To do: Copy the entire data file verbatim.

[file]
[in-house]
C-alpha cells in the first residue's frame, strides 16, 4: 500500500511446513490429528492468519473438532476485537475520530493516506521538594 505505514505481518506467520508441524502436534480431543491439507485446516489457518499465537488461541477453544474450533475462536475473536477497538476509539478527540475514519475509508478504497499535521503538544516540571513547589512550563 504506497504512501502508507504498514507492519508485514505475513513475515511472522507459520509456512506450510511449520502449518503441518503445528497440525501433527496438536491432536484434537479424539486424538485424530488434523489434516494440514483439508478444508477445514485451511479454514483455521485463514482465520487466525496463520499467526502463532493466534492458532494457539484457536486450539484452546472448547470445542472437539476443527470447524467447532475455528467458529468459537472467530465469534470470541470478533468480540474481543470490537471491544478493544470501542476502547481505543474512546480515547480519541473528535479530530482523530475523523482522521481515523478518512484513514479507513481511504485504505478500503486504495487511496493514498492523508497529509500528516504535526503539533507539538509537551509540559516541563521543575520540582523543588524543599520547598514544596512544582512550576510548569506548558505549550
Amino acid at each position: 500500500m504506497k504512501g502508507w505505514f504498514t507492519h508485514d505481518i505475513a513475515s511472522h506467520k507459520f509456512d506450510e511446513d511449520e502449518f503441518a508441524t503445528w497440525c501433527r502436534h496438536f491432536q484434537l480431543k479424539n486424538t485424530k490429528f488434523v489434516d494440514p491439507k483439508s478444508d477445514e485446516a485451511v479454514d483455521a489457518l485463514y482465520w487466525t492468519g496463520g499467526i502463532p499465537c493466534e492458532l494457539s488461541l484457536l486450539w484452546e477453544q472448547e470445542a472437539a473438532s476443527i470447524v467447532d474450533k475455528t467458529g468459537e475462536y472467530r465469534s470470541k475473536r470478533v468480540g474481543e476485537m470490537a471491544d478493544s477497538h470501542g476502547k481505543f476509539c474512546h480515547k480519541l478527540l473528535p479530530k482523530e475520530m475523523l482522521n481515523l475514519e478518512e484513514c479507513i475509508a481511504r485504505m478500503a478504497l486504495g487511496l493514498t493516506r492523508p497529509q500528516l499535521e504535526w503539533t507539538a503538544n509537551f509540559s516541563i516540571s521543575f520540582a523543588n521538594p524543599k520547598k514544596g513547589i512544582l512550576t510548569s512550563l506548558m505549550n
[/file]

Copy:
[in-house]
C-alpha cells in the first residue's frame, strides 16, 4: 500500500511446513490429528492468519473438532476485537475520530493516506521538594 505505514505481518506467520508441524502436534480431543491439507485446516489457518499465537488461541477453544474450533475462536475473536477497538476509539478527540475514519475509508478504497499535521503538544516540571513547589512550563 504506497504512501502508507504498514507492519508485514505475513513475515511472522507459520509456512506450510511449520502449518503441518503445528497440525501433527496438536491432536484434537479424539486424538485424530488434523489434516494440514483439508478444508477445514485451511479454514483455521485463514482465520487466525496463520499467526502463532493466534492458532494457539484457536486450539484452546472448547470445542472437539476443527470447524467447532475455528467458529468459537472467530465469534470470541470478533468480540474481543470490537471491544478493544470501542476502547481505543474512546480515547480519541473528535479530530482523530475523523482522521481515523478518512484513514479507513481511504485504505478500503486504495487511496493514498492523508497529509500528516504535526503539533507539538509537551509540559516541563521543575520540582523543588524543599520547598514544596512544582512550576510548569506548558505549550
Amino acid at each position: 500500500m504506497k504512501g502508507w505505514f504498514t507492519h508485514d505481518i505475513a513475515s511472522h506467520k507459520f509456512d506450510e511446513d511449520e502449518f503441518a508441524t503445528w497440525c501433527r502436534h496438536f491432536q484434537l480431543k479424539n486424538t485424530k490429528f488434523v489434516d494440514p491439507k483439508s478444508d477445514e485446516a485451511v479454514d483455521a489457518l485463514y482465520w487466525t492468519g496463520g499467526i502463532p499465537c493466534e492458532l494457539s488461541l484457536l486450539w484452546e477453544q472448547e470445542a472437539a473438532s476443527i470447524v467447532d474450533k475455528t467458529g468459537e475462536y472467530r465469534s470470541k475473536r470478533v468480540g474481543e476485537m470490537a471491544d478493544s477497538h470501542g476502547k481505543f476509539c474512546h480515547k480519541l478527540l473528535p479530530k482523530e475520530m475523523l482522521n481515523l475514519e478518512e484513514c479507513i475509508a481511504r485504505m478500503a478504497l486504495g487511496l493514498t493516506r492523508p497529509q500528516l499535521e504535526w503539533t507539538a503538544n509537551f509540559s516541563i516540571s521543575f520540582a523543588n521538594p524543599k520547598k514544596g513547589i512544582l512550576t510548569s512550563l506548558m505549550n